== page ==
Palmyra’s ancient temple of Baalshamin has been destroyed by ISIS militants, Syrian officials and activists say.
Syria’s head of antiquities was quoted as saying the temple was blown up on August 23.
The British-based Syrian Observatory for Human Rights reported that it happened one month ago.
The Islamic State took control of Palmyra in May, sparking fears the group might demolish the UNESCO World Heritage site.
The group has destroyed several ancient sites in Iraq.
ISIS “placed a large quantity of explosives in the temple of Baalshamin today and then blew it up causing much damage to the temple,” Syrian antiquities chief Maamoun Abdulkarim told AFP news agency.
According to the Syrian Observatory for Human Rights, residents who had fled from Palmyra also said ISIS had planted explosives at the temple, although they had done it about one month ago.
Last month, ISIS published photos of militants destroying what it said were artifacts looted at Palmyra.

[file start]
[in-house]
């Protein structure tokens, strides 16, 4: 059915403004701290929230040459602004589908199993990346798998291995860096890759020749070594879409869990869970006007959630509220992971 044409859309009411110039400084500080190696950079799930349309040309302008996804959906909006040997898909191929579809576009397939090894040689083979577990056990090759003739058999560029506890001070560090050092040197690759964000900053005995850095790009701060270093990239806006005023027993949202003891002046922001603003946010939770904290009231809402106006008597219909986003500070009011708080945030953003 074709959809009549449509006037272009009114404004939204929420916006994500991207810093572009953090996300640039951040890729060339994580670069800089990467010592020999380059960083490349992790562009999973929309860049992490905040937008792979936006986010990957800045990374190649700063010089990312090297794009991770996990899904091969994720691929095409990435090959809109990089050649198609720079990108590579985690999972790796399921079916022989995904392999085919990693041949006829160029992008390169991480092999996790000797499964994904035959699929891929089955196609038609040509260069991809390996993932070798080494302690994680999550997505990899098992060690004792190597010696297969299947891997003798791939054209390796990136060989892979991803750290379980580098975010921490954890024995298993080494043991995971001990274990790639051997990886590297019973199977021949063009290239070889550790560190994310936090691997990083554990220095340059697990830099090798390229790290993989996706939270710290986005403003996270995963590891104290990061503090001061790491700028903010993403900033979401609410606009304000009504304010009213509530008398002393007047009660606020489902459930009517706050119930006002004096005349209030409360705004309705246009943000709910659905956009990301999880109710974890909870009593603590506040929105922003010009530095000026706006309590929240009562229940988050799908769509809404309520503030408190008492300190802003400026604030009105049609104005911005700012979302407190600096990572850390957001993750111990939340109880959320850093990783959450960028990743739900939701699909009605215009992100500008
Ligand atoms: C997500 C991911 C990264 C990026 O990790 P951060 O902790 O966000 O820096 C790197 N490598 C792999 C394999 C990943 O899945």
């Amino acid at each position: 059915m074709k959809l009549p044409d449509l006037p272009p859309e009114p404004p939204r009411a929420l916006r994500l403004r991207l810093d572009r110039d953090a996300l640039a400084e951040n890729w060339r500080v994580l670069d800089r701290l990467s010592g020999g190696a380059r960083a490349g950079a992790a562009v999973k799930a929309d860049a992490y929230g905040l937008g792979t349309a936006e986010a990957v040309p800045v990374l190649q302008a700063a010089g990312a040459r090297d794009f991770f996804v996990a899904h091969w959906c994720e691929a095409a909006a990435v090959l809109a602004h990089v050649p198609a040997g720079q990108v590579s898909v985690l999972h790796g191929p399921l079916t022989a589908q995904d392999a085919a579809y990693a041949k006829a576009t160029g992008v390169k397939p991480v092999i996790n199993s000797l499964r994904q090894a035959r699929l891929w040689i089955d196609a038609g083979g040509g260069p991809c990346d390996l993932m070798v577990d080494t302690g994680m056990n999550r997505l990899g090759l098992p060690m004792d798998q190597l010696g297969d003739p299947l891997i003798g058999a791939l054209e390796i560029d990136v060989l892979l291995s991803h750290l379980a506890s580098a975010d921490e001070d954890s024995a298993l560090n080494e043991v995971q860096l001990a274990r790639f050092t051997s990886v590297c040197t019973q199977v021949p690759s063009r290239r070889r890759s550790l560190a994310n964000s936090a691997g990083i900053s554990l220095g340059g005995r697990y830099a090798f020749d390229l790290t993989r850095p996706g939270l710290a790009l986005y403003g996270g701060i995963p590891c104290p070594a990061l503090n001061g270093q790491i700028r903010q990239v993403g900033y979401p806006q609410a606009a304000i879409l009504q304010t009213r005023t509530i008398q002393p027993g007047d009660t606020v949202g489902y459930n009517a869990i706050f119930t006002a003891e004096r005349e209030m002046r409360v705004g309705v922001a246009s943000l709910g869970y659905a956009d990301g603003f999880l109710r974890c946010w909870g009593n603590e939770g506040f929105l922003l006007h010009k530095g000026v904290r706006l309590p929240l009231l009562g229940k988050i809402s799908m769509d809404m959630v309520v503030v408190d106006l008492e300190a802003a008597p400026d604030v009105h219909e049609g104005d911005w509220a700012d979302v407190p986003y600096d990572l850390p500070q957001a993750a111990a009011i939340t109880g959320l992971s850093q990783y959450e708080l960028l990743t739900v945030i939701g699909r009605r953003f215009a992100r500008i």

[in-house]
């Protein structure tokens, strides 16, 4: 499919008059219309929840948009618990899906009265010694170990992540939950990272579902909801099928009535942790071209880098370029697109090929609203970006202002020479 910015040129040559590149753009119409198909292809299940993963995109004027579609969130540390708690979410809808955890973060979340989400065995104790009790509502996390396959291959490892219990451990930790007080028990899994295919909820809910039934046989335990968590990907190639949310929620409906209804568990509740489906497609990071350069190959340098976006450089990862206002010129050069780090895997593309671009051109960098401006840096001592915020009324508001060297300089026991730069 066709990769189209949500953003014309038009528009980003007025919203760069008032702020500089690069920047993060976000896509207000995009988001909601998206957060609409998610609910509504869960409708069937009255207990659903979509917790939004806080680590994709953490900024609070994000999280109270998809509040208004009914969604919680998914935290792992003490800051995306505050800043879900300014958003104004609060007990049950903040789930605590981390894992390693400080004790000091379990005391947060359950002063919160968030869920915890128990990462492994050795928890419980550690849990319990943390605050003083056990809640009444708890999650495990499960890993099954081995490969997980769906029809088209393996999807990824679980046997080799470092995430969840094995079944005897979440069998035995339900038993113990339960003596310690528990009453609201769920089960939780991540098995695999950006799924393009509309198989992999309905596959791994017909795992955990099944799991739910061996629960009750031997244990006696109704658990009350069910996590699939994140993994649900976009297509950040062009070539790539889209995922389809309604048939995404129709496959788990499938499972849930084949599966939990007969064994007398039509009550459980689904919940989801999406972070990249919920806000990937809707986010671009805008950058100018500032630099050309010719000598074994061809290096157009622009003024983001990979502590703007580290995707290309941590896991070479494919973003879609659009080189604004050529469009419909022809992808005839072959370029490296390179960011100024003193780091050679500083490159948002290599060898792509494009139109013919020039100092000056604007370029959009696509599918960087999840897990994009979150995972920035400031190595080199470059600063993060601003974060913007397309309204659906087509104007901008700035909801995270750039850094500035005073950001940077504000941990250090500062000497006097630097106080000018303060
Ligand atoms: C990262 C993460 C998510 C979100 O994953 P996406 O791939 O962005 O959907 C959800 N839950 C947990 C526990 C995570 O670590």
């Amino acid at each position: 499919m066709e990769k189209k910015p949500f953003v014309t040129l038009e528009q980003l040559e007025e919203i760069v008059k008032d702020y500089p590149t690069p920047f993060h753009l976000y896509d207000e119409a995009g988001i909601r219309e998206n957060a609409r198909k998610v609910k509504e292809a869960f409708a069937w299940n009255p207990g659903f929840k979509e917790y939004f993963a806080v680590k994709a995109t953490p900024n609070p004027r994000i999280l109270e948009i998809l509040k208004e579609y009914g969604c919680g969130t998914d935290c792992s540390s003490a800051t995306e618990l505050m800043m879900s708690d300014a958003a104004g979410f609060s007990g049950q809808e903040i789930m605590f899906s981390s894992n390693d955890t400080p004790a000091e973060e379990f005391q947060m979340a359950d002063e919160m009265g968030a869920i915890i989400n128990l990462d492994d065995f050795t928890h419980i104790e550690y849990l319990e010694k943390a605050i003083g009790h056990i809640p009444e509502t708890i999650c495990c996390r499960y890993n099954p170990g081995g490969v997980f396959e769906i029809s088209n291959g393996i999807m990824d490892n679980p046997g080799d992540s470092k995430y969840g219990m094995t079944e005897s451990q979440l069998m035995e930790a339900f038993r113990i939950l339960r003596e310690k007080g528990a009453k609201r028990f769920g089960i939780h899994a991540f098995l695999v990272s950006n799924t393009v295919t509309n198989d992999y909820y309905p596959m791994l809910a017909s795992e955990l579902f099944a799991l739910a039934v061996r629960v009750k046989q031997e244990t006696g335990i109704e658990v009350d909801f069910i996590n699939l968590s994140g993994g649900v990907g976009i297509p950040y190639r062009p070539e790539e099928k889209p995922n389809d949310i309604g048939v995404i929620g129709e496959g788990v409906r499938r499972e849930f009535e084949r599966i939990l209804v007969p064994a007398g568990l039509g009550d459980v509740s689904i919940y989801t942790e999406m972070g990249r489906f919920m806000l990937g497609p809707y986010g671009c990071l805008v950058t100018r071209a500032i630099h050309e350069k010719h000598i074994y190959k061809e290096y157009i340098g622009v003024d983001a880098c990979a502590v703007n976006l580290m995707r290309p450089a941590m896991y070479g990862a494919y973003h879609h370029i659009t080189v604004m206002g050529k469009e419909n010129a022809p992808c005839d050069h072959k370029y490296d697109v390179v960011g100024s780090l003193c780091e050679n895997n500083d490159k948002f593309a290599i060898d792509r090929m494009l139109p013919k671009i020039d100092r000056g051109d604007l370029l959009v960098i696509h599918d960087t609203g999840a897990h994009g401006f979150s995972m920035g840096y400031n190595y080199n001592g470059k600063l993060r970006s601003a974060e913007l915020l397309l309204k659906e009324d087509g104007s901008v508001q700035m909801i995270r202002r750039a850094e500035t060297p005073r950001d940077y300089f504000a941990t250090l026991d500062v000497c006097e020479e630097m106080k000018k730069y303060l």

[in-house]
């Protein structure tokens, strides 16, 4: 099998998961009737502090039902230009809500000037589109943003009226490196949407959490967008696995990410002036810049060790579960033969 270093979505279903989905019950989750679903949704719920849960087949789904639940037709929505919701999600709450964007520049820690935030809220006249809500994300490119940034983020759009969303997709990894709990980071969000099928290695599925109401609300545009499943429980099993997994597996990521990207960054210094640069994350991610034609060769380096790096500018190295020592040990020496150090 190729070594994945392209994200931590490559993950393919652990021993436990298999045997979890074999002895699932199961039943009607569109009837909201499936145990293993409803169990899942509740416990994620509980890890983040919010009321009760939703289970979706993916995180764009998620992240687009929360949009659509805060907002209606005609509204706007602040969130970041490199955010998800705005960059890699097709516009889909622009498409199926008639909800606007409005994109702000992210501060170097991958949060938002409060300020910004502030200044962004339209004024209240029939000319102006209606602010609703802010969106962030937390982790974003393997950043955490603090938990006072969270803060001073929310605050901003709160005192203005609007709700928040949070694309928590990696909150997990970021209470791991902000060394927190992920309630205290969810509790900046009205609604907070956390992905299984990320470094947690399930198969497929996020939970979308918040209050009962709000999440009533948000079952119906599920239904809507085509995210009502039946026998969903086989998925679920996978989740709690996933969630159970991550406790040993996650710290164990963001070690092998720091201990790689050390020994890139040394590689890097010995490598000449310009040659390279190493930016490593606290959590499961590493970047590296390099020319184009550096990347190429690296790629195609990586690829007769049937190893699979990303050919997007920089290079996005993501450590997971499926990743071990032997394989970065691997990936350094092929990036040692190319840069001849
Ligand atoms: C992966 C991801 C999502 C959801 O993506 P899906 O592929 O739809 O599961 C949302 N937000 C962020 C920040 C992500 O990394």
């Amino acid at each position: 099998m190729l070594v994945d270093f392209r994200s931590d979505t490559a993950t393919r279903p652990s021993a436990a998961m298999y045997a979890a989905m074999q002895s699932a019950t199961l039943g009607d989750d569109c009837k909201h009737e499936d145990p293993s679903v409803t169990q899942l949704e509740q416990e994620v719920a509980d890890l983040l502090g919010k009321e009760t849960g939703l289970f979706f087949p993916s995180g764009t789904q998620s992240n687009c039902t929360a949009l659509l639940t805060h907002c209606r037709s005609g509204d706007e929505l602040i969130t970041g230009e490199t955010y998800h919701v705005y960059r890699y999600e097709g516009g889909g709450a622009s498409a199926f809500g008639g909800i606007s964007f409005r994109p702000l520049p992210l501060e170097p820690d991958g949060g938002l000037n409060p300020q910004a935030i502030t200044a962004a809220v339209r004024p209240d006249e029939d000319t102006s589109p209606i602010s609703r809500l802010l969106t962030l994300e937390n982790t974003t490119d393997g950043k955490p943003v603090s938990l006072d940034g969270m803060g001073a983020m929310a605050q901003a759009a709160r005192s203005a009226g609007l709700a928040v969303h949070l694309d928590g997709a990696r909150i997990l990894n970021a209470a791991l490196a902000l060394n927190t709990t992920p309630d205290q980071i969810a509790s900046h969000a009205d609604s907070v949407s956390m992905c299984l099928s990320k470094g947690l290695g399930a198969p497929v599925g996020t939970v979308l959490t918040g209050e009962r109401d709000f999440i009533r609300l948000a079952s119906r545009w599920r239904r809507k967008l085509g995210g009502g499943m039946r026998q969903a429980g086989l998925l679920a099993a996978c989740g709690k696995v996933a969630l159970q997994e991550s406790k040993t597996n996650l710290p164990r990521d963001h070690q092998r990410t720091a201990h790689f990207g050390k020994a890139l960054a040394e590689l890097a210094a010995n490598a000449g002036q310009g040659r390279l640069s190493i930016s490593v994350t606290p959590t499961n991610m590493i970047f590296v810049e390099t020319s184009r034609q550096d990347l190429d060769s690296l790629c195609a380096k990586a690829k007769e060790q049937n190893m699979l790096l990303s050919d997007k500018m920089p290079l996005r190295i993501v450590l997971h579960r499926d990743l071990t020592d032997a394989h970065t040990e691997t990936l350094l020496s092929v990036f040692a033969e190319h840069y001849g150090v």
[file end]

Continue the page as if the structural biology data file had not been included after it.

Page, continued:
Last week, it emerged that the 81-year-old archaeologist who had looked after Palmyra’s ruins for four decades had been beheaded by ISIS.
Chinese authorities have arrested 175 people in the country’s biggest ever operation to recover stolen artifacts.
China’s Ministry of Public Security said 1,168 cultural relics worth more than 500 million yuan ($80 million) had been found.
The artifacts are thought to be illegally excavated in Niuheliang, a Neolithic archaeological site in north-eastern Liaoning province.
The Ministry of Public Security said the activities of the looters had severely damaged the site.
Among the artifacts was a coiled jade dragon, one of the earliest known depictions of the mythological creature, authorities said.
The Niuheliang archaeological site, which dates back 5,500-5,000 years, was a burial and sacrificial centre in the late Hongshan period, according to UNESCO.
Chinese state media described the recovery as the biggest operation of its kind since the founding of modern China in 1949.
The date of the recovery operation was not provided, but the ministry said in a statement that 1,000 police officer were involved.
The looters were said to be split into 10 gangs that were responsible for everything from the excavation to the selling of the relics,
China Daily reports.
Four archaeologists are also thought to be involved, the newspaper said.